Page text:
With the resignation of two top executives, Cisco’s new CEO Chuck Robbins said that more changes at the top are in store.
The company tells us that within the next two weeks he will announce his full new leadership team and he hinted there will not be as many leaders as there once were:
In a blog post, Robbins wrote (emphasis ours):
As I transition to the role of CEO, my focus areas are acceleration, simplification, operational rigour and culture.
… Going forward, we will move to a flatter leadership team designed for the speed, innovation and execution that is required of us over the next decade.
The bigger question on employees’ minds: Are the company’s annual layoffs and restructuring over?
We don’t know. But by looking at the language, we won’t be surprised if Cisco announces either another layoff, or if its new CEO talks about another re-org.
That’s because Robbins’ reference to a “flatter leadership team” is the second such warning about org changes he’s given since he was promoted to CEO last month.
Last month, when Cisco announced his promotion, Robbins told outgoing CEO John Chambers that his administration is “going to make sure we drive a level of operational rigour that maybe is even a little tougher than what you did, John.”
On a later conference call he talked about “doubling down” on “operational rigour.”
We may have to until August find out exactly what he means by this.
That’s when Cisco has traditionally announced any large-scale layoffs, along with its annual financial results. (Cisco’s fiscal year ends in July.)
For the previous four years in a row, starting in 2011, Cisco announced layoffs.
All told, Cisco eliminated about 18,000 jobs between 2011 and 2014. But with acquisitions and hiring, Cisco ended its fiscal 2014 workforce with only 1,000 fewer employees than it had in fiscal 2013, the company said. It employs about 70,000 people worldwide.
Chambers told us in an interview last summer that he doesn’t have “the heart” to trim the workforce like he should.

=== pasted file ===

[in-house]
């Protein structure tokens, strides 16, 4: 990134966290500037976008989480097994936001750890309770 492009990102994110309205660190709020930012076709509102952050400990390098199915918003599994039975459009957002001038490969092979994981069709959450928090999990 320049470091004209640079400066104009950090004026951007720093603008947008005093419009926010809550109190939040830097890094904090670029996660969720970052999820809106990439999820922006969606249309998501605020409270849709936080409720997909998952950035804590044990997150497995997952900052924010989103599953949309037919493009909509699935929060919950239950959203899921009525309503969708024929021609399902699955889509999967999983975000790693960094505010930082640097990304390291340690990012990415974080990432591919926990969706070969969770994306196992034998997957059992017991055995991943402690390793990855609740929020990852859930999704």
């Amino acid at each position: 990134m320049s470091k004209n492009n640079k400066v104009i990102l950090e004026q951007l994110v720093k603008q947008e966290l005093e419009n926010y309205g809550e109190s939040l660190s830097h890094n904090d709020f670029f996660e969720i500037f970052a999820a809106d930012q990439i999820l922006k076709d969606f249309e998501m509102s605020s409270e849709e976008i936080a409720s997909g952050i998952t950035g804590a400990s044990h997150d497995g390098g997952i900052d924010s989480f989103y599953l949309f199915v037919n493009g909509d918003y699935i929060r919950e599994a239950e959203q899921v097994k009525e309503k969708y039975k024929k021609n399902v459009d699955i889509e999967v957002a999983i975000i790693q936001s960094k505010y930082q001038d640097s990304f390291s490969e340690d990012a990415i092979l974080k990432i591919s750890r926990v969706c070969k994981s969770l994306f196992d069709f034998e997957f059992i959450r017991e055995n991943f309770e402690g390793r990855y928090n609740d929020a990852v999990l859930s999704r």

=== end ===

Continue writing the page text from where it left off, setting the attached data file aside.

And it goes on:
“A well-run organisation turns over 10% of their organisations, including senior leadership. I don’t have the heart to do that. But we need to run at 3% to 5% in voluntary attrition. We need to do that a little better — we run at 3%,” he said.
Cisco also warned that its fiscal 2015 would see more restructuring: In its 2014 annual report, the company flat-out warned: “In fiscal 2014, that transformation continued but has not finished yet.”
In its 2014 annual report, the company flat-out warned: “In fiscal 2014, that transformation continued but has not finished yet.”
And we know that last fall, the 25,000-person engineering team went through a major re-org affecting about 35% of its workforce.
The sales teams and service teams have also gone through major changes to eliminate the many fiefdoms and silos that accumulated during years of growth through acquisitions.
Cisco wants teams to work faster and better together. And it may still have too many products. Chambers mentioned last month, a couple times, that Cisco has 18 different product categories.
So, again, the question is, was the huge engineering re-org the last of it? Or will fiscal 2016, with a new CEO and “flatter” leadership team, bring on more?
From what Robbins keeps saying, we’re thinking maybe so.
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